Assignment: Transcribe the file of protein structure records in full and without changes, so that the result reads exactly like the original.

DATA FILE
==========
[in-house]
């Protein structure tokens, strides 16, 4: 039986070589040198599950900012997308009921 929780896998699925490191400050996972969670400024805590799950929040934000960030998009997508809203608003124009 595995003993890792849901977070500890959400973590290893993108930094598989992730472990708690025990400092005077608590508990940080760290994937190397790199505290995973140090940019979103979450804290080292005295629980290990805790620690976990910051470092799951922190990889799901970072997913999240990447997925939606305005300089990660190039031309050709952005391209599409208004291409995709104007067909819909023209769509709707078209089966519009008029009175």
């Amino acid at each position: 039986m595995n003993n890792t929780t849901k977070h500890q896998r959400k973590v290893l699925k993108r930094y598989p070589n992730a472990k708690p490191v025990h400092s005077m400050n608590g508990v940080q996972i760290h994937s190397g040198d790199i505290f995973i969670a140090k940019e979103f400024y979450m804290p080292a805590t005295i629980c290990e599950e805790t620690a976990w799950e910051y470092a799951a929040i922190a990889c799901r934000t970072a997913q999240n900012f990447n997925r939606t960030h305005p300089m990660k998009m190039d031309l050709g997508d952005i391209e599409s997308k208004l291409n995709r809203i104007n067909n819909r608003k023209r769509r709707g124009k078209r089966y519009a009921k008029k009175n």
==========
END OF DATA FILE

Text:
[in-house]
């Protein structure tokens, strides 16, 4: 039986070589040198599950900012997308009921 929780896998699925490191400050996972969670400024805590799950929040934000960030998009997508809203608003124009 595995003993890792849901977070500890959400973590290893993108930094598989992730472990708690025990400092005077608590508990940080760290994937190397790199505290995973140090940019979103979450804290080292005295629980290990805790620690976990910051470092799951922190990889799901970072997913999240990447997925939606305005300089990660190039031309050709952005391209599409208004291409995709104007067909819909023209769509709707078209089966519009008029009175």
């Amino acid at each position: 039986m595995n003993n890792t929780t849901k977070h500890q896998r959400k973590v290893l699925k993108r930094y598989p070589n992730a472990k708690p490191v025990h400092s005077m400050n608590g508990v940080q996972i760290h994937s190397g040198d790199i505290f995973i969670a140090k940019e979103f400024y979450m804290p080292a805590t005295i629980c290990e599950e805790t620690a976990w799950e910051y470092a799951a929040i922190a990889c799901r934000t970072a997913q999240n900012f990447n997925r939606t960030h305005p300089m990660k998009m190039d031309l050709g997508d952005i391209e599409s997308k208004l291409n995709r809203i104007n067909n819909r608003k023209r769509r709707g124009k078209r089966y519009a009921k008029k009175n």